Here is my attempt at a definition:

Type Two Change is a change where the people must change their mindsets in order to succeed. That is change their assumptions and the culture of the organisation

Or, in Watzlawick et al’s lingo:

[S]econd-order change is always in the nature of a discontinuity or a logical jump

Watzlawick, Weakland, and Fisch

The key thing is that this cannot be shown on the KPI chart because the KPIs are wrong. The OP line may be fine, or it may be nonsensical, but the point is that the organisation’s financial position is tanking and this is not visible using the current measures.

Type Two Change is not about responding to a neat visible downward trend that everyone can understand, it is changing the axes of the graph themselves!

This is the key insight of this approach to change management.

If Type One change is more likely to succeed because it’s easier to do, and easier for people to understand the need to change, then the best way to make Type Two more likely to succeed is to turn it into a Type One change project!

The way to do this is to rethink the KPIs so that the OP line once again correlates with the organisation’s revenue – or profit or fundraising or whatever is key to your organisation’s successful performance. Watzlawick and the other guys think of Type One (First Order) as changing how you play the game – changing your tactics – but Type Two (Second Order) is changing the rules of the game itself.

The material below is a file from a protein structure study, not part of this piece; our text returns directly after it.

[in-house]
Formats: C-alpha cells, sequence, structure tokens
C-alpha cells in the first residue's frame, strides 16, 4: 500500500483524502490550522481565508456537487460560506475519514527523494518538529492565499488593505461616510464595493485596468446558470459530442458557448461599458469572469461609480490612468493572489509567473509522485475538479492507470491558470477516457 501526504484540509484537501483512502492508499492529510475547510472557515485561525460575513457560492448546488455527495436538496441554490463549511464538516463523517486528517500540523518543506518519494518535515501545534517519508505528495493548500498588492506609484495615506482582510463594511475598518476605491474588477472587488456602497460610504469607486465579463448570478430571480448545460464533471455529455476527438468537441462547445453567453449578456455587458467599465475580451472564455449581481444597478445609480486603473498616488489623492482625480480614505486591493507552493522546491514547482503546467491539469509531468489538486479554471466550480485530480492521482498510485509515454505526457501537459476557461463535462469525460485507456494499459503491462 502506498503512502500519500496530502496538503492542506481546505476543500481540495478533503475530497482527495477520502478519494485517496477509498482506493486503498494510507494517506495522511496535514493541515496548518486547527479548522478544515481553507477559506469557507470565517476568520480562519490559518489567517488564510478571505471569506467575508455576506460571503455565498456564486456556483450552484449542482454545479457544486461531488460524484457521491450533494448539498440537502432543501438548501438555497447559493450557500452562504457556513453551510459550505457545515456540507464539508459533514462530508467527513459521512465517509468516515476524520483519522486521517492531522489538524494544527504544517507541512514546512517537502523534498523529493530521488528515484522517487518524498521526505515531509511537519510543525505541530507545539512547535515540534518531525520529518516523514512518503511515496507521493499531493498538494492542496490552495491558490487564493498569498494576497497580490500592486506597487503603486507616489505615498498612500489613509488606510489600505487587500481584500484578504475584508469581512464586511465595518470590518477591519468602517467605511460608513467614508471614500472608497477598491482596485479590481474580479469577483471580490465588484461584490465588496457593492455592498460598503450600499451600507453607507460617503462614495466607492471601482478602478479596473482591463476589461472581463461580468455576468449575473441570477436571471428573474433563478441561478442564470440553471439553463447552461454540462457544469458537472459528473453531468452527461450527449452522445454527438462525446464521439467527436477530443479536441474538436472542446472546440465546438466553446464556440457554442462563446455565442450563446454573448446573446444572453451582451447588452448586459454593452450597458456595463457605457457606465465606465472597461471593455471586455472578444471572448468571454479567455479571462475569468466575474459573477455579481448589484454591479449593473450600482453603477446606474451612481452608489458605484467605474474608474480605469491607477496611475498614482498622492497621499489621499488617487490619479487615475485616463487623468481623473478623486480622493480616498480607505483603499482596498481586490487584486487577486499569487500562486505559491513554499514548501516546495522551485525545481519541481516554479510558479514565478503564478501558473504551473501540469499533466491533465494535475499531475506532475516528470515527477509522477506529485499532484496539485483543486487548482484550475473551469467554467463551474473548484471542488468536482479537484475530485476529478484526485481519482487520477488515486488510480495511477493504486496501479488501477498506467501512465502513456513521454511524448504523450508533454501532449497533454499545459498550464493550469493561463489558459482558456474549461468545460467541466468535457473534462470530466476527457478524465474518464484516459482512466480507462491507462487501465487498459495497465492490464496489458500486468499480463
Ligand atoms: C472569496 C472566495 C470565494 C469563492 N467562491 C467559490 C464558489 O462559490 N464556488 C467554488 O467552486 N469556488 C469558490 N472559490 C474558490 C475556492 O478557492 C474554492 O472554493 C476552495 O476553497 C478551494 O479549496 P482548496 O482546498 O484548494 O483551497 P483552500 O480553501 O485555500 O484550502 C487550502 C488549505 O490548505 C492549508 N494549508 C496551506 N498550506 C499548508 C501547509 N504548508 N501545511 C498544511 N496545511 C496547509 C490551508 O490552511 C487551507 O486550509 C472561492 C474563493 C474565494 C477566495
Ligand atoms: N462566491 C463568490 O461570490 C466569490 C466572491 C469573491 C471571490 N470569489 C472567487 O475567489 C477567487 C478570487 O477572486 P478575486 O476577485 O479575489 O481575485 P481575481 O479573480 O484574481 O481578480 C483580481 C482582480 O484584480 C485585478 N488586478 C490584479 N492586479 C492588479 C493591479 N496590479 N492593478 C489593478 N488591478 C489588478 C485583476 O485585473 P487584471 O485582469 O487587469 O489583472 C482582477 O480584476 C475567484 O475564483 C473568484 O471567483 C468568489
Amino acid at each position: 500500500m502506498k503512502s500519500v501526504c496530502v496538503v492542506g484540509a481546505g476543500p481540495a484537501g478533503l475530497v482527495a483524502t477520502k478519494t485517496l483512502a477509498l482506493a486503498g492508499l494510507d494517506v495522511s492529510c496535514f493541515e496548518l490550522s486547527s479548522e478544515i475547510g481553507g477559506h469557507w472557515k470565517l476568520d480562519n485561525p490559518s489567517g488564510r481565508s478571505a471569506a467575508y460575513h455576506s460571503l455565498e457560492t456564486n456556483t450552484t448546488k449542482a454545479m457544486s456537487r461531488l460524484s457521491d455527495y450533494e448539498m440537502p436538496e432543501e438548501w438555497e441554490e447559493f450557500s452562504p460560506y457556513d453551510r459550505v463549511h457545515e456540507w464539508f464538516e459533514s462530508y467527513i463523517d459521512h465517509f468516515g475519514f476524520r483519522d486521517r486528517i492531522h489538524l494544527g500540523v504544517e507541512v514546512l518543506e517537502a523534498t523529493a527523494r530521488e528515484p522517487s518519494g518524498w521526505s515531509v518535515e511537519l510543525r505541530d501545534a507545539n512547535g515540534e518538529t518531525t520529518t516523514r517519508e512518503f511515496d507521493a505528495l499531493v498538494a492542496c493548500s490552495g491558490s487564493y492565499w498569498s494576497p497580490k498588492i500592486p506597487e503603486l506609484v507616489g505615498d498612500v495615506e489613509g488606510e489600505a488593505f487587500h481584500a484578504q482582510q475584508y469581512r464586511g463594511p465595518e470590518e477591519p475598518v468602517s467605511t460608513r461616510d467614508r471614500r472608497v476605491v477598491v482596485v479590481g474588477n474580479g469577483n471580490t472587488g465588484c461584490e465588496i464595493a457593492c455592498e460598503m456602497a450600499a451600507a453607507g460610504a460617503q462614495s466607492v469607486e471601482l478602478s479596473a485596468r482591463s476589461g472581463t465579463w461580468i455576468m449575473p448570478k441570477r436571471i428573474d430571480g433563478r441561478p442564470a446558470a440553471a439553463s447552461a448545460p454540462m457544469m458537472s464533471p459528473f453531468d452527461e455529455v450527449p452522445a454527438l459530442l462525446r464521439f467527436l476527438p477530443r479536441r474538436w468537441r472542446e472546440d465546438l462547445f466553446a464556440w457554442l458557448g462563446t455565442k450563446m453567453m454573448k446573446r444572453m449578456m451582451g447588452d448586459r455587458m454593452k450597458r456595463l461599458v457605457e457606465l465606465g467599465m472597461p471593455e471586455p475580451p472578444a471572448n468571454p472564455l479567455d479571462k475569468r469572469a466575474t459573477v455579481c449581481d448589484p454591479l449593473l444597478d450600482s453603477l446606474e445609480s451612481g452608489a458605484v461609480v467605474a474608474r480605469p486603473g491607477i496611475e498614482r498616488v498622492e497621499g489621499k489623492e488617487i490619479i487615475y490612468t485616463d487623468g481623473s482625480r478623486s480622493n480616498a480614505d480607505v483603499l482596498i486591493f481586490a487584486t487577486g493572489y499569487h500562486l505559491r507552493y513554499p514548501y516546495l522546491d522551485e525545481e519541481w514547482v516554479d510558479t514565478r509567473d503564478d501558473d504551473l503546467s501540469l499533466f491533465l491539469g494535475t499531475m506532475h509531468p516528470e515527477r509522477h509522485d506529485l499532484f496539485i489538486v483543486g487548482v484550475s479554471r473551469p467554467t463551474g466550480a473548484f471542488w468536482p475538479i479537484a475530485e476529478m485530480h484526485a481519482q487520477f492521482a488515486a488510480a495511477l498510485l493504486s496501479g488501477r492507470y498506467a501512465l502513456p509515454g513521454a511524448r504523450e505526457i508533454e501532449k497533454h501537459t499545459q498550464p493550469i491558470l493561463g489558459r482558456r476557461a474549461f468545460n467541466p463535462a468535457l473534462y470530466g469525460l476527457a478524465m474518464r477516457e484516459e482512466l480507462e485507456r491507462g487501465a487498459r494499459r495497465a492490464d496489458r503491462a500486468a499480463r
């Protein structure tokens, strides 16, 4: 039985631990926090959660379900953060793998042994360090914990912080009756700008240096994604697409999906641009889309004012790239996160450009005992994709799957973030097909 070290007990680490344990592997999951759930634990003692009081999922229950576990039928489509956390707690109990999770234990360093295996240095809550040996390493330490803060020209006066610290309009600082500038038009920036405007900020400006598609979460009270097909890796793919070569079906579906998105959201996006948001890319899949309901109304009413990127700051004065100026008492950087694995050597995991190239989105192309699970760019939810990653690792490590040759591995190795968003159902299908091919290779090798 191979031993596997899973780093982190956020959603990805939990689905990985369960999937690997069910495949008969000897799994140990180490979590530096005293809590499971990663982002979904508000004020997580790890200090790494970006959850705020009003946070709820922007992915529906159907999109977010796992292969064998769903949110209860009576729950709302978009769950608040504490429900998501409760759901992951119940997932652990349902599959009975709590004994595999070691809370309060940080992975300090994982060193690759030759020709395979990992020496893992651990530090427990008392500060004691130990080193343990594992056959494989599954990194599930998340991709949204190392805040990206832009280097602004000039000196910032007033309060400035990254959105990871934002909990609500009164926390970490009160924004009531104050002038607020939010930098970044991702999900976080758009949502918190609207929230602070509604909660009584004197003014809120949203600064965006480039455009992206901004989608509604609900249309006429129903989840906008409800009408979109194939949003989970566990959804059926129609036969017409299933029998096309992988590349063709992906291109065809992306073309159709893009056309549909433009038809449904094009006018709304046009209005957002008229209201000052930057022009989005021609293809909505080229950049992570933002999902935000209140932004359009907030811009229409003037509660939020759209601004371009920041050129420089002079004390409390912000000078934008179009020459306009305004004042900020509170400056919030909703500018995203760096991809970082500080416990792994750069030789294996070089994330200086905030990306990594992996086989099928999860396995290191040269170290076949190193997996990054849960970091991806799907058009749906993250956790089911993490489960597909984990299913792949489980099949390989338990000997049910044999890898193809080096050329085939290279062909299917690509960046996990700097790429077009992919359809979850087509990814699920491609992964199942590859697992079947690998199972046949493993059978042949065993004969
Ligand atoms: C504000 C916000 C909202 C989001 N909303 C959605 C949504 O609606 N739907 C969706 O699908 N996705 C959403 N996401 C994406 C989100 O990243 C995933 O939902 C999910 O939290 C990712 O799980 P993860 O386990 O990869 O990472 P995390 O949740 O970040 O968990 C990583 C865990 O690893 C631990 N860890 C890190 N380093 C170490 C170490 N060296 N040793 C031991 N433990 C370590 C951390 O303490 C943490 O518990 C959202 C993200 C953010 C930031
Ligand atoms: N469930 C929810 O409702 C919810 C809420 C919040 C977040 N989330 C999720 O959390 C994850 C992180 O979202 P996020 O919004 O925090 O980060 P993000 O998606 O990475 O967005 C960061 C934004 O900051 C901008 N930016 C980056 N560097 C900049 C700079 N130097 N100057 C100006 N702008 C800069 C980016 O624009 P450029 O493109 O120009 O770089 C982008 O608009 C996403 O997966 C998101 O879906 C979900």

You are not going to win the game if you’re still playing football but someone just picked up the ball and now the scoreboard is responding to the rules of rugby.

If the game for the organisation is trying to get the lines on the KPI chart to stay healthily in the green territory, then the rules we need to change are how we calculate the Y-axis measures (the KPIs) so that the OP line is again tracking the factors that contribute directly to the organisation’s success.

If we can explain this to people, and show the new graphs, and then collectively think through what we need to do to influence each KPI to send it off in a positive direction, we’ve turned a Type Two change (focused on mindset and attitude) into a Type One change (focused on actions).

Yes but …

Yes, I know, I know, a lot of change projects are not really found in the KPIs.

For example you might want to improve the line management culture, or work more collectively as “one team”, or be more customer-service focused … or countless other so-called “soft” changes that you don’t really measure exactly, and don’t really directly impact the KPIs, but you want to change them anyway …

These changes are more difficult because they are less clear and probably less necessary, but the same principles apply:

First, work out why you think this is a problem that needs fixing? In the above examples, it was obvious, we could see it on the graph or on the financial statements. In these more ambiguous examples, it’s not going to be so easy to spot, so ask yourself: what evidence do you have that there are management problems, or that people are not working together as “one team” in the way that you’d like, or that your organisation is not as customer-service-y as you want … why do you think this? Show us the evidence!

I call this approach The Tree of Truth, and will write about it a future post that I will link to here.

Once you have your evidence, you have your measures, and you can then use these instead of the KPIs.

This is not to say that it will then all be easy, rather it is a method to turn Type Two Change (the attitude/mindset thing) into a much more tangible Type One Change.